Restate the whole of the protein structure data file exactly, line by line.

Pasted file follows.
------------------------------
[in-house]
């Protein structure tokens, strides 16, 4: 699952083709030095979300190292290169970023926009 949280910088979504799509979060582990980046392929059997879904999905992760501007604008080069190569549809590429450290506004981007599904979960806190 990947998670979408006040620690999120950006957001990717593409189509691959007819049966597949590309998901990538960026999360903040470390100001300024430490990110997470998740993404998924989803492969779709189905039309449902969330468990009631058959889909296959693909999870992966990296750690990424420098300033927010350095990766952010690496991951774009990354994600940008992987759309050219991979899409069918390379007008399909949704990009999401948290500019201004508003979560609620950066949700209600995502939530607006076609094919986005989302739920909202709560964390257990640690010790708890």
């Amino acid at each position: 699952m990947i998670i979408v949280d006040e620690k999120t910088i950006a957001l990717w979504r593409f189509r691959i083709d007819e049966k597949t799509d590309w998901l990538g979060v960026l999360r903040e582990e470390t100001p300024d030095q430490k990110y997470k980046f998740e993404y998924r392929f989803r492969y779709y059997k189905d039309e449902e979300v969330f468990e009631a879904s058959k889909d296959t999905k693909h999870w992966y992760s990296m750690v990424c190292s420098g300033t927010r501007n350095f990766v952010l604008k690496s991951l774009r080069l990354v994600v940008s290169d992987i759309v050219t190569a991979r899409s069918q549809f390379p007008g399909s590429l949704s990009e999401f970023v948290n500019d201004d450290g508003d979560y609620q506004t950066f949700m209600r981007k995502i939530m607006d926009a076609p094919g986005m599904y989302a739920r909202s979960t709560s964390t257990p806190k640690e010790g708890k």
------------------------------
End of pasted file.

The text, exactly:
[in-house]
């Protein structure tokens, strides 16, 4: 699952083709030095979300190292290169970023926009 949280910088979504799509979060582990980046392929059997879904999905992760501007604008080069190569549809590429450290506004981007599904979960806190 990947998670979408006040620690999120950006957001990717593409189509691959007819049966597949590309998901990538960026999360903040470390100001300024430490990110997470998740993404998924989803492969779709189905039309449902969330468990009631058959889909296959693909999870992966990296750690990424420098300033927010350095990766952010690496991951774009990354994600940008992987759309050219991979899409069918390379007008399909949704990009999401948290500019201004508003979560609620950066949700209600995502939530607006076609094919986005989302739920909202709560964390257990640690010790708890």
């Amino acid at each position: 699952m990947i998670i979408v949280d006040e620690k999120t910088i950006a957001l990717w979504r593409f189509r691959i083709d007819e049966k597949t799509d590309w998901l990538g979060v960026l999360r903040e582990e470390t100001p300024d030095q430490k990110y997470k980046f998740e993404y998924r392929f989803r492969y779709y059997k189905d039309e449902e979300v969330f468990e009631a879904s058959k889909d296959t999905k693909h999870w992966y992760s990296m750690v990424c190292s420098g300033t927010r501007n350095f990766v952010l604008k690496s991951l774009r080069l990354v994600v940008s290169d992987i759309v050219t190569a991979r899409s069918q549809f390379p007008g399909s590429l949704s990009e999401f970023v948290n500019d201004d450290g508003d979560y609620q506004t950066f949700m209600r981007k995502i939530m607006d926009a076609p094919g986005m599904y989302a739920r909202s979960t709560s964390t257990p806190k640690e010790g708890k």